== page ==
Spain's Former King to Retire After Abdicating So Son Wouldn't 'Wither Waiting' Like Prince Charles

Five years after his abdication, King Juan Carlos I of Spain is retiring from public life.

The 81-year-old royal shared his plans to withdraw from public duties in a letter to his son, King Felipe VI, according to El Pais. 

In Juan Carlos’ letter to Felipe IV, which was shared by La Zarzuela, reveals that the former king has been considering his retirement since his 80th birthday in Jan. 2018. The recent celebration of the 40th anniversary of the Spanish Constitution in Congress in December confirmed his decision.

“[It was] a solemn act, full of emotion for me, that evoked, with pride and admiration, the memory of the many people who made the political transition [to democracy] possible and renewed my feeling of permanent gratitude toward the Spanish people, the true architect and leading protagonist of that transcendental stage of our recent history,” King Juan Carlos said in the letter.

King Juan Carlos’ final official act was the presentation of the Spanish Order Awards 2019 in the San Lorenzo de El Escorial Royal Monastery on May 17, when he handed the prestigious prize to historian Miguel Ángel Ladero. His final royal trip was to Chile in March 2018, accompanied by his wife, Queen Sofia.

Juan Carlos’ retirement will officially begin on June 2, exactly five years after his abdication. The former Spanish king reportedly wanted to pass the job onto his son before Felipe, 51, grew old – comparing the situation to Prince Charles‘ nearly lifelong wait to be king.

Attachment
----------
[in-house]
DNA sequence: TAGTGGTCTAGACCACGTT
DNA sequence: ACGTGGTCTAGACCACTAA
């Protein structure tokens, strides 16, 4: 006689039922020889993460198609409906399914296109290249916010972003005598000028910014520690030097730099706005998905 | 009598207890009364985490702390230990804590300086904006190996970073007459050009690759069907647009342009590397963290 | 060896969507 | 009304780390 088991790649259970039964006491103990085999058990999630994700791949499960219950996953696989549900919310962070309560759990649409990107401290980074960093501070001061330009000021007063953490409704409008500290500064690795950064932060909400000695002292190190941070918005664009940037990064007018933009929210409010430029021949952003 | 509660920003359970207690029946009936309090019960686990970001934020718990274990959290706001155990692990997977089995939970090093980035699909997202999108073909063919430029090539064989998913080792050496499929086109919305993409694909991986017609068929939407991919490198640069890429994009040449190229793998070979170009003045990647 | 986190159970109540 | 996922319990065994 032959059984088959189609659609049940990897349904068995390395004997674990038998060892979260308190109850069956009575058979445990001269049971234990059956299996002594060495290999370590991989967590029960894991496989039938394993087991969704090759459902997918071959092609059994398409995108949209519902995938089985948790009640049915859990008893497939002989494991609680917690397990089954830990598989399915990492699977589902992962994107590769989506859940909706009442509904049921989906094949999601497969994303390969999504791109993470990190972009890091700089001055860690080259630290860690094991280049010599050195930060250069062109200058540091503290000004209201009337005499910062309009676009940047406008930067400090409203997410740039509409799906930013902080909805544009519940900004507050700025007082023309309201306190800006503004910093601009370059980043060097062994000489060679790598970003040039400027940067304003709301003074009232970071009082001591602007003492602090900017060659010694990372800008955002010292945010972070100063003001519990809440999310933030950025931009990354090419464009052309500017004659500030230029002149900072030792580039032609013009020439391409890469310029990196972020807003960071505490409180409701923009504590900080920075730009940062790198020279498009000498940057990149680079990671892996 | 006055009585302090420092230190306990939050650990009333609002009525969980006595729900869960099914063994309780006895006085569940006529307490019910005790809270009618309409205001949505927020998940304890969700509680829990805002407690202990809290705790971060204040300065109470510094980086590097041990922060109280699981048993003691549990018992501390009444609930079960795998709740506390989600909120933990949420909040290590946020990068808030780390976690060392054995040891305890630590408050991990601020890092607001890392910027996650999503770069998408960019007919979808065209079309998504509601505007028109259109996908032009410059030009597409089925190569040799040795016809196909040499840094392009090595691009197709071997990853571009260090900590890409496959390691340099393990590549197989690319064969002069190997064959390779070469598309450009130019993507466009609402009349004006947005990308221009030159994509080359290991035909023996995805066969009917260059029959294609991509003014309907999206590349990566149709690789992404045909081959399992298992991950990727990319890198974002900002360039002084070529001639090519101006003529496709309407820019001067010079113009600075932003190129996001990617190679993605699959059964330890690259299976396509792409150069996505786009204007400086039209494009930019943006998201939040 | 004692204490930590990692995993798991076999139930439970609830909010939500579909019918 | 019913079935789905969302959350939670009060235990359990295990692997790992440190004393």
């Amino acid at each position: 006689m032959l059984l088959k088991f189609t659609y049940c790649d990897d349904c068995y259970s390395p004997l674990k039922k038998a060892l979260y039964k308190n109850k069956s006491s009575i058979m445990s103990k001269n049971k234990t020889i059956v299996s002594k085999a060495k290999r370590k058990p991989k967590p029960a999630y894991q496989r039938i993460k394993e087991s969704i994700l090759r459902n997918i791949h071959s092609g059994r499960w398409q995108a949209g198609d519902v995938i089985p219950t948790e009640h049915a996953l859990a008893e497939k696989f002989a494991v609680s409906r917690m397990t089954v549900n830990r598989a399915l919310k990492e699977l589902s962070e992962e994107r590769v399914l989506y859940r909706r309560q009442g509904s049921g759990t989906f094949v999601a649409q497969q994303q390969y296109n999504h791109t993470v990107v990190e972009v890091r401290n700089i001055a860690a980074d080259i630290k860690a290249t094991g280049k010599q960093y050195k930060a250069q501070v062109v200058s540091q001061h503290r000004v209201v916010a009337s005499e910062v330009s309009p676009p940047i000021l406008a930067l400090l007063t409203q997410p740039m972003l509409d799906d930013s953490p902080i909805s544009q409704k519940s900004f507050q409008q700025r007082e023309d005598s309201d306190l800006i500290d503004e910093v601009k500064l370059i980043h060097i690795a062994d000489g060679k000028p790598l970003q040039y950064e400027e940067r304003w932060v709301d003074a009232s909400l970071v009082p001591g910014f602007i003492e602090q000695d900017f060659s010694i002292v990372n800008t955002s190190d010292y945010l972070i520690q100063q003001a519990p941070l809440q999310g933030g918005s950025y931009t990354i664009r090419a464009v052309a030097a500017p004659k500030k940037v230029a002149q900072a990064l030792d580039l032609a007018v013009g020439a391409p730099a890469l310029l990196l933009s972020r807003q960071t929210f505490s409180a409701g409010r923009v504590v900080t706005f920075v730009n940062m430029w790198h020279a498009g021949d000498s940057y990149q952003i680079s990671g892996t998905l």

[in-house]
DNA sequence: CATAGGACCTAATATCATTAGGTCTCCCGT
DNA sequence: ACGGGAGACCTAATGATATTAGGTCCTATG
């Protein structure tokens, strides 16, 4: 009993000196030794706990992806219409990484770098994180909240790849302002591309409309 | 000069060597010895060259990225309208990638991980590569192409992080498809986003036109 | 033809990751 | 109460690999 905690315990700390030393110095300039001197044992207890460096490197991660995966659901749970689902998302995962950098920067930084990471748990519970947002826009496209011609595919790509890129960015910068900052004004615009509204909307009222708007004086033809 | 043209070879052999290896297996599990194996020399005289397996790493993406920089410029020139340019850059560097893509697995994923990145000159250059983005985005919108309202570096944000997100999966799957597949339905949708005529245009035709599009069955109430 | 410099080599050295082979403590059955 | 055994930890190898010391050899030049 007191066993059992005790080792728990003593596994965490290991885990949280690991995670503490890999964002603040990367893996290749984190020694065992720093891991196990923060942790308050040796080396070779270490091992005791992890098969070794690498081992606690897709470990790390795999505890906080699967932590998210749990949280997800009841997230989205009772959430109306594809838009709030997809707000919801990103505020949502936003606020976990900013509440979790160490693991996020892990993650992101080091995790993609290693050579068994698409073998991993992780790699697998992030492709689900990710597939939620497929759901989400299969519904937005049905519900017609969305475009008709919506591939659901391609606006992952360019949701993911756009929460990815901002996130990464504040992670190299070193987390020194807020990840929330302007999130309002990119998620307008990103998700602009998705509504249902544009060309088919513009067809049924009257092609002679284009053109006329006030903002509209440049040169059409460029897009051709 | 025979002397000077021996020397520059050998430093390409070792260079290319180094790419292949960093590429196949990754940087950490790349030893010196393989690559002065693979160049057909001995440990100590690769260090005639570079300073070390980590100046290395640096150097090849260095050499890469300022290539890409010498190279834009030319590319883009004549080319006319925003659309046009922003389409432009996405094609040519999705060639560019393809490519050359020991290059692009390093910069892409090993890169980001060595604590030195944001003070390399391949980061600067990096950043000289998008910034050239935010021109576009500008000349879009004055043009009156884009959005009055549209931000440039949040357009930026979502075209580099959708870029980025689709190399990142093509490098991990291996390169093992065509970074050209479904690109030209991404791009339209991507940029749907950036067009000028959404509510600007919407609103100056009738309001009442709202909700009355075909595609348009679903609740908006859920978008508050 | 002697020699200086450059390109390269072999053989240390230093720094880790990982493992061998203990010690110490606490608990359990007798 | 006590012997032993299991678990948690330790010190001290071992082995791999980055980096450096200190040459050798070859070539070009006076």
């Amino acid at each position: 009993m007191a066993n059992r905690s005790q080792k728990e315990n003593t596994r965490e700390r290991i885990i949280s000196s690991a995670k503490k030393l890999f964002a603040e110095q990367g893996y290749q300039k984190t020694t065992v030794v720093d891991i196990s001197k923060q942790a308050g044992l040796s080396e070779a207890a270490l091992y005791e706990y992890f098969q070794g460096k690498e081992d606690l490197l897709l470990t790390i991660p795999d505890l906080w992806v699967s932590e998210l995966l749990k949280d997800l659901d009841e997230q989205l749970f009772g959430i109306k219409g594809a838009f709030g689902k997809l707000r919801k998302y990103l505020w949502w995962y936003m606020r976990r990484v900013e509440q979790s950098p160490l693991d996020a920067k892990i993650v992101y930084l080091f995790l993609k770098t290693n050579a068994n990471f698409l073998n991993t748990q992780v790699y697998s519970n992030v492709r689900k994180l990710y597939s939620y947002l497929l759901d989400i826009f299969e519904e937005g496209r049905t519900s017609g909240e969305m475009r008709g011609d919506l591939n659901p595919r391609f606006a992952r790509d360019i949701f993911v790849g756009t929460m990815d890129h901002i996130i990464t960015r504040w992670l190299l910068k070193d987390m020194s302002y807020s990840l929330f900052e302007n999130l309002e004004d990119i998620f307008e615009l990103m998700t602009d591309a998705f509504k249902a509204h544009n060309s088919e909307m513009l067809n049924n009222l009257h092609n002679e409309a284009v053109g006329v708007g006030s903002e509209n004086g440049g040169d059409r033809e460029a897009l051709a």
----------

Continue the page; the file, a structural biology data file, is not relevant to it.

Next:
He reportedly spoke to Rafael Spottorno, chief of the royal household, and said: “I do not want my son to wither waiting like Prince Charles,” according to El Mundo newspaper in 2014.

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In a rare move, Queen Elizabeth publicly backed Charles as the next Commonwealth leader in April 2018.

The monarch, now 93, formally asked the Commonwealth Heads of Government to appoint her eldest son as her successor of the association of Britain and its former colonies.

Queen Elizabeth has been the group’s symbolic figurehead since 1952. Leaders were expected to discuss who should follow her in the role. The position is not hereditary, but Prince Charles is expected to get the nod. (As the Queen’s firstborn, Charles is the hereditary heir to the British throne, which he will automatically inherit upon his mother’s death.)

“It is my sincere wish that the Commonwealth will continue to offer stability and continuity for future generations and will decide that one day the Prince of Wales should carry on the important work started by my father in 1949,” the Queen said at the formal opening of the Commonwealth Heads of Government Meeting at Buckingham Palace.

Charles’ father, Prince Philip, also publicly retired from public life in August 2017.

“The Duke of Edinburgh will no longer undertake his own program of public engagements,” a statement from Buckingham Palace read. “The Captain General’s Parade will bring His Royal Highness’s individual program to a conclusion, although he may choose to attend certain events, alongside The Queen, from time to time.”

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